Today, ever-increasing numbers of dental graduates are entering a profession in the UK defined by a chronic shortage of practice placements. As a result, any further qualifications added to the BDS are now becoming more than just desirable requirements in the first steps of progression in dental careers being determined more by competition and perhaps less so by competence. Within such a climate anything you can do to get ahead of the pack will help your chances of both gaining and maintaining a lead in a profession where it is often said, the only thing worse than finding out your best friend from dental school has died, is finding out they did better than you.
After several years of bimbling around from one general dental practice job to another, I accidentally happened upon the MJDF at a dental conference. This was the type of dental conference where you aimlessly wander from stand to stand while toothpaste, toothbrushes and telephone numbers are thrust at you. Having never heard of the MJDF before or given the notion of postgraduate qualifications anything more than a second thought, someone passed me a flyer for an MJDF revision course, which I stuffed in my pocket and promptly forgot about. Then for some bizarre reason, after a few more weeks of sleep walking through my non-career, I woke up one morning to find myself in the grip of an obsession. An obsession, which after not looking at a textbook for over fifteen years, seemed to take control of my life for the next two years while I went from zero study to passing both the MFDS, the MJDF and gaining a post graduate certificate for the FGDP Portfolio in general dental practice.
After this dental conference, things were not the same, instead of toothpaste, toothbrushes and telephone numbers, it was now: textbooks, technical manuals and taught courses I was acquiring with increasing eagerness.
I think on looking back now, this career development, might have had something to do with an increasing sense of dissatisfaction and frustration at work. Increasing numbers of faceless non-accountable non-trained and non-registered managers seemed to be parasitizing dentistry with their meaningless bureaucracy. My only way out seemed to be getting down to study and not so much getting ahead of my colleagues, but getting away from everything that seemed to be going wrong in the profession.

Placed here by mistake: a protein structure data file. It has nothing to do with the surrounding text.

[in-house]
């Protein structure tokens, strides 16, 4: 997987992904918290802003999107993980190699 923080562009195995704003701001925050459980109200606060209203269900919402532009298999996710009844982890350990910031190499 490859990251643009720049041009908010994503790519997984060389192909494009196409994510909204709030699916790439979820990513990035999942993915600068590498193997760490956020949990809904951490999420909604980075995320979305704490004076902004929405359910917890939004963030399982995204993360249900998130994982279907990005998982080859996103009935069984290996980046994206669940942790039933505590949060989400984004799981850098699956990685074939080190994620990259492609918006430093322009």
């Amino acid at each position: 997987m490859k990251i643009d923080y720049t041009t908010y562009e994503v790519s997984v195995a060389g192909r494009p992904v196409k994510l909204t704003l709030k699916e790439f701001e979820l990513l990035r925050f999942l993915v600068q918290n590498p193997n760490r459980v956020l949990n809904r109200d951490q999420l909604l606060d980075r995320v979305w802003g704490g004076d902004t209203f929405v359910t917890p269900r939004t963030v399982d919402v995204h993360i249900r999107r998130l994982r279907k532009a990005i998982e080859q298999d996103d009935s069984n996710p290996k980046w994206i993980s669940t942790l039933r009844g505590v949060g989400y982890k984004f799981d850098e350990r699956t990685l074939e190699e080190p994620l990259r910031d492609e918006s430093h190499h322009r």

Both MFDS and MJDF seemed to offer an escape and this was perhaps the main reason to get down studying after so many years.
Although both exams carry the same weight, postgraduate tutors and the COPDEND Gold Book (2013) suggest these exams in one sense mark a completion of the 2 Year Foundation, VT or GPT stage of your career, despite this, the Part 2 of these exams are actually quite different affairs. Whereas the MJDF has a strong focus on technical skills, the MFDS has non-technical or communication skills at its core. I do not think that one exam can exist without the other and a well-rounded dental graduate has to consider that building a successful career has to have a solid foundation of both technical and non-technical skills in equal measures.
When discussing the MJDF with college tutors in Edinburgh, one told me quite clearly that medical emergency OSCE’s didn’t belong in the MFDS syllabus as it was almost impossible to either accurately or appropriately simulate medical emergencies in an exam and therefore they would not, for the foreseeable future be examined in the MFDS. That is interesting, in the MJDF if you do badly in a medical emergency OSCE: to quote one professor: “If you fail a medical emergency OSCE, you have to do stellar in the other questions to pass the exam.”
So you either learn medical emergencies inside out and back to front for the MJDF or leave them alone and go sit the MFDS. As for real life, medical emergencies occur on average every three to four months in every dental practice. As for communication skills; well, I remember a Dental Protection seminar where it was revealed the biggest cause of problems in dental practice, wasn’t technical failure, but rather poor communication that led to patient dissatisfaction, serious complaints and finally; a trip to 37 Wimpole Street.
I think the two diametrically opposite views, while being useful for anyone preparing for either exam (as these opinions will undoubtedly help you to focus on the areas that need to be studied for the exams you decide to take); are about as useful as a chocolate teapot in real life.
Almost lastly, two interesting things I have seen, are candidates for the MFDS holding on to textbooks like comfort blankets for some last minute revision (of medical emergencies!) and MJDF candidates trying to brush up on communication skills. Whatever else you do, if you are sitting MFDS, then go to an MFDS revision course and the same applies for the MJDF. I have found the revision courses to be highly exam specific.
Lastly, there are so many good textbooks out there to choose from and from experience you cannot ever have too many. Every author will offer his or her own perspective. As I enjoyed the whole study and MJDF/MFDS exam experience, so much I decided to write my own textbook: “Clinical Problems in Dentistry” At 769 pages covering 50 OSCEs and SCRs, there should be enough information to help an exam candidate to pass these exams.